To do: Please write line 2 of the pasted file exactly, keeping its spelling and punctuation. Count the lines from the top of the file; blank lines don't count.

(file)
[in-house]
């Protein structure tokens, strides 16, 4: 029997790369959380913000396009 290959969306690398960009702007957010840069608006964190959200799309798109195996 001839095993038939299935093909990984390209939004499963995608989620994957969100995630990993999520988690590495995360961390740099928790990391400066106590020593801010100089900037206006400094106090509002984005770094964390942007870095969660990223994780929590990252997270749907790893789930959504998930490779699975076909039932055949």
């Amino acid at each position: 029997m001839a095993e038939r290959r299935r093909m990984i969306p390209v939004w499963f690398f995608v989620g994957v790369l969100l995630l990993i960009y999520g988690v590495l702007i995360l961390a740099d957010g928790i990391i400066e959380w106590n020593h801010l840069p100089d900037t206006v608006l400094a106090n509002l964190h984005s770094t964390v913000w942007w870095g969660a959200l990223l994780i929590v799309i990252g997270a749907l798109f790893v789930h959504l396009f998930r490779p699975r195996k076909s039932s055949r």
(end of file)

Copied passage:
């Protein structure tokens, strides 16, 4: 029997790369959380913000396009 290959969306690398960009702007957010840069608006964190959200799309798109195996 001839095993038939299935093909990984390209939004499963995608989620994957969100995630990993999520988690590495995360961390740099928790990391400066106590020593801010100089900037206006400094106090509002984005770094964390942007870095969660990223994780929590990252997270749907790893789930959504998930490779699975076909039932055949």